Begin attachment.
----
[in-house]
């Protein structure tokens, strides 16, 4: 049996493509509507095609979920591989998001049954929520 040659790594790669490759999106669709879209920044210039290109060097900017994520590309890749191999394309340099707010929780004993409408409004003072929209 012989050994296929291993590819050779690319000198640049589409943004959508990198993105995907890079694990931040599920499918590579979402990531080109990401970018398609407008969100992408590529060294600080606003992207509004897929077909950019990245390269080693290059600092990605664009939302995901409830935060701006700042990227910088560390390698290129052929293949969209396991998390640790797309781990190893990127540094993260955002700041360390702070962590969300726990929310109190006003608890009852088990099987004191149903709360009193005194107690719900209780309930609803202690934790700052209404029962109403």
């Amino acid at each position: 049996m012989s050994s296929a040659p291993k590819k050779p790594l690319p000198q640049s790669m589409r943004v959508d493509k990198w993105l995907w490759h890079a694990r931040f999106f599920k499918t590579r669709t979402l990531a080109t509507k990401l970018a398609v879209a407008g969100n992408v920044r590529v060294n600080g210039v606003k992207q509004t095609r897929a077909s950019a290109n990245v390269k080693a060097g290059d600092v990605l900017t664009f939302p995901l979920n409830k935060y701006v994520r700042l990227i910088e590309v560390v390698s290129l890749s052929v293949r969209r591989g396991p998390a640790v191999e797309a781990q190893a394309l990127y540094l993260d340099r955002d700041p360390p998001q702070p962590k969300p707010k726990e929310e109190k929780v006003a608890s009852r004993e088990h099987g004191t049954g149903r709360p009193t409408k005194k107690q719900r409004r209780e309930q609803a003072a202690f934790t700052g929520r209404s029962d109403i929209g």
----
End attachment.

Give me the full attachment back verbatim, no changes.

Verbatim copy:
[in-house]
């Protein structure tokens, strides 16, 4: 049996493509509507095609979920591989998001049954929520 040659790594790669490759999106669709879209920044210039290109060097900017994520590309890749191999394309340099707010929780004993409408409004003072929209 012989050994296929291993590819050779690319000198640049589409943004959508990198993105995907890079694990931040599920499918590579979402990531080109990401970018398609407008969100992408590529060294600080606003992207509004897929077909950019990245390269080693290059600092990605664009939302995901409830935060701006700042990227910088560390390698290129052929293949969209396991998390640790797309781990190893990127540094993260955002700041360390702070962590969300726990929310109190006003608890009852088990099987004191149903709360009193005194107690719900209780309930609803202690934790700052209404029962109403």
């Amino acid at each position: 049996m012989s050994s296929a040659p291993k590819k050779p790594l690319p000198q640049s790669m589409r943004v959508d493509k990198w993105l995907w490759h890079a694990r931040f999106f599920k499918t590579r669709t979402l990531a080109t509507k990401l970018a398609v879209a407008g969100n992408v920044r590529v060294n600080g210039v606003k992207q509004t095609r897929a077909s950019a290109n990245v390269k080693a060097g290059d600092v990605l900017t664009f939302p995901l979920n409830k935060y701006v994520r700042l990227i910088e590309v560390v390698s290129l890749s052929v293949r969209r591989g396991p998390a640790v191999e797309a781990q190893a394309l990127y540094l993260d340099r955002d700041p360390p998001q702070p962590k969300p707010k726990e929310e109190k929780v006003a608890s009852r004993e088990h099987g004191t049954g149903r709360p009193t409408k005194k107690q719900r409004r209780e309930q609803a003072a202690f934790t700052g929520r209404s029962d109403i929209g």